Humanitarian efforts and fundraisers will continue

Health for Haiti students, professors and staff with Haitian children during the 2019 trip's beach day.
Health for Haiti students, professors and staff with Haitian children during the 2019 trip’s beach day.

SUNY Broome is postponing its Health for Haiti global service learning course due to a gas shortage and other logistical issues associated with travel to the remote communities we serve.

“We deeply regret having to cancel the upcoming 2020 Health for Haiti Winter Term class, which truly transforms lives in our partner communities there. Unfortunately the logistics for travel in Haiti are too difficult right now due to a gas shortage in the country,” explained SUNY Broome President Kevin Drumm. “Hopefully the gas shortage will subside in the near future so we can return stronger than ever once conditions permit our important work to continue.”

Launched in January 2014, the interdisciplinary four-credit course aims to provide humanitarian assistance to our neighbors in Haiti and prepare college students to contribute to global security and prosperity. Students explore the dynamics between poverty, education, and health care by engaging in service projects that address pressing community needs identified by our partners in Haiti.

In previous trips, participants in the popular Winter Term course provided health and dental care, worked on initiatives related to clean water, solar energy, food production and more.

The Health for Haiti class will resume when conditions permit.

However, SUNY Broome-supported initiatives in Grande Saline continue year-round. In fact, Professor Jennifer Musa returned from a trip to the rural community the weekend of Oct. 12.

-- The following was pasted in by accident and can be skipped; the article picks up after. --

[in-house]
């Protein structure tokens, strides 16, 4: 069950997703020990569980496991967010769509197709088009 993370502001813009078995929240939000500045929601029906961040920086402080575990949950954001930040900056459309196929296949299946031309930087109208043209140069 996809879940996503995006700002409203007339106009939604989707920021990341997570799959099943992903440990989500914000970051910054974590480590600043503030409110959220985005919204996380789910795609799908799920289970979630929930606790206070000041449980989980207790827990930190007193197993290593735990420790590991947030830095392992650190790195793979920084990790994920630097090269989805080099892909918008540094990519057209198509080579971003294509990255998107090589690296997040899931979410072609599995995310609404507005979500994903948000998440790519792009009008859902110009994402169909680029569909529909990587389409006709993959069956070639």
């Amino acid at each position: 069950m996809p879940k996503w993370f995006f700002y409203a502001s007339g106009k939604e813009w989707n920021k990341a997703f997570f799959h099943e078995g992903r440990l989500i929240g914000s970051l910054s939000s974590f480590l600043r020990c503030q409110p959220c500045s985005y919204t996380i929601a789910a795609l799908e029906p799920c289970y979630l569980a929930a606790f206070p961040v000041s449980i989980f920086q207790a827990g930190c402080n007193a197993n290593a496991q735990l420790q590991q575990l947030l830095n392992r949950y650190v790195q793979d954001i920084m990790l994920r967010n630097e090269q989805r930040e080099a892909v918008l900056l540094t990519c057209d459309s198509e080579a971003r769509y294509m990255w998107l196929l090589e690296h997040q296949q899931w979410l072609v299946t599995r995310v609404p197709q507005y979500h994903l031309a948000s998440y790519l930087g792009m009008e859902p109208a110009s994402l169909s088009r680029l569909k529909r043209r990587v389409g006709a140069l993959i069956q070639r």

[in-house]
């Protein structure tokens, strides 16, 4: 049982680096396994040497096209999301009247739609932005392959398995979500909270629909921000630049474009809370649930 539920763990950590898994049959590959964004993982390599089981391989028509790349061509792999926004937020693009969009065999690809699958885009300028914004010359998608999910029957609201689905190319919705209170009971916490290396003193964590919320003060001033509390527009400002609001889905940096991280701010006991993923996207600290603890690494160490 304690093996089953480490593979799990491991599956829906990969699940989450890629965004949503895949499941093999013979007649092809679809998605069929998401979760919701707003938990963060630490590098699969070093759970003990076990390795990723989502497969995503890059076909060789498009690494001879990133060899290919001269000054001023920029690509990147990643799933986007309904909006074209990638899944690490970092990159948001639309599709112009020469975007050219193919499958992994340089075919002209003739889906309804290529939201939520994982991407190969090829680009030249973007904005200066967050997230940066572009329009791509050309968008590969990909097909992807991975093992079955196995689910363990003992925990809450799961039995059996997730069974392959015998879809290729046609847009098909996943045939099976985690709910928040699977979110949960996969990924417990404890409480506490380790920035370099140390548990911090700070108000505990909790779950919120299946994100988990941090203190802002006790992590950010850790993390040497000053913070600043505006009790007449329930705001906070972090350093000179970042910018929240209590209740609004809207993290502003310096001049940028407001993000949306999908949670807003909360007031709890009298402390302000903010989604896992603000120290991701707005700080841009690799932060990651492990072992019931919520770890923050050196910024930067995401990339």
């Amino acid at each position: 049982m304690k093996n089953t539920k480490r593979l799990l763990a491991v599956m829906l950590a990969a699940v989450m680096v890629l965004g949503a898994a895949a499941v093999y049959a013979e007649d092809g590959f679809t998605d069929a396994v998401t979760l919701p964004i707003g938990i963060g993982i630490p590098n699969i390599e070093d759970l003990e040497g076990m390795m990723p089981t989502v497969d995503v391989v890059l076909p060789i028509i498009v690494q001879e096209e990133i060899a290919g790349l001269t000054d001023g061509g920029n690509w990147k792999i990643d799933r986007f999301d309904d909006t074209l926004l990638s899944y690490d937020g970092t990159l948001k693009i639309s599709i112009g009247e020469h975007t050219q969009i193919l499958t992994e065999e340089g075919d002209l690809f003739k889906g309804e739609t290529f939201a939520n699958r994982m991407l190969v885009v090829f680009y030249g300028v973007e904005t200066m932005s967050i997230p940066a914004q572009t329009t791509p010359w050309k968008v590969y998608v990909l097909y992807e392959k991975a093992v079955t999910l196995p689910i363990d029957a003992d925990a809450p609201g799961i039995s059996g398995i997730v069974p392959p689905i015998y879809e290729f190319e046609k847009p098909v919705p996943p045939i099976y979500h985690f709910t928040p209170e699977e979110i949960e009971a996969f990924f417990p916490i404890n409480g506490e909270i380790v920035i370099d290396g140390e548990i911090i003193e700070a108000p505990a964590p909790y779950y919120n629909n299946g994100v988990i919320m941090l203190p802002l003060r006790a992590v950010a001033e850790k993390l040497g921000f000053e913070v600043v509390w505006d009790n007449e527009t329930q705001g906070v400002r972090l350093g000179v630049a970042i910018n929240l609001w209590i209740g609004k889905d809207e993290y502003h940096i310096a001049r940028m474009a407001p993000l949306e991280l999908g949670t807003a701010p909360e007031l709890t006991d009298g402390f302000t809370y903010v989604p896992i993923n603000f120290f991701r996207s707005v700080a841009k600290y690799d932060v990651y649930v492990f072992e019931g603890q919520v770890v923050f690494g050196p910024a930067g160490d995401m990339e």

Children are attending class in the community’s seven classrooms, including the new kindergarten, and rice in the community garden is growing well. The water filtration system installed several years ago continues to provide clean water, and will eventually be powered by solar energy – rather than the expensive gas that is in such short supply. To that end, the community is currently building the structure that will support the future solar panels.

Traveling to Grande Saline, however, underscored the logistics issue. “It was a challenge to travel efficiently in a truck, so transporting a large group in a school bus is just not practical under the current conditions,” Dr. Musa acknowledged.

Children in Haiti, taken during SUNY Broome's Health for Haiti course.

Health for Haiti still needs your help! Fundraisers for the program support the ongoing work in Grande Saline, including education, clean water, solar energy and more.

Health for Haiti will be holding a pancake fundraiser from 8 to 10 a.m. Sunday, Nov. 10, at Applebee’s on Front Street; tickets are $7. While the annual bowling tournament has been canceled for this year, the 50/50 raffle will go on as scheduled; tickets are $5 and the drawing is Dec. 7.

Contact Professor Musa at or Professor Maureen Hankin at for breakfast or raffle tickets.

“More than ever, our Health for Haiti programs need your support,” Dr. Musa said.

Health for Haiti students walk with a Haitian child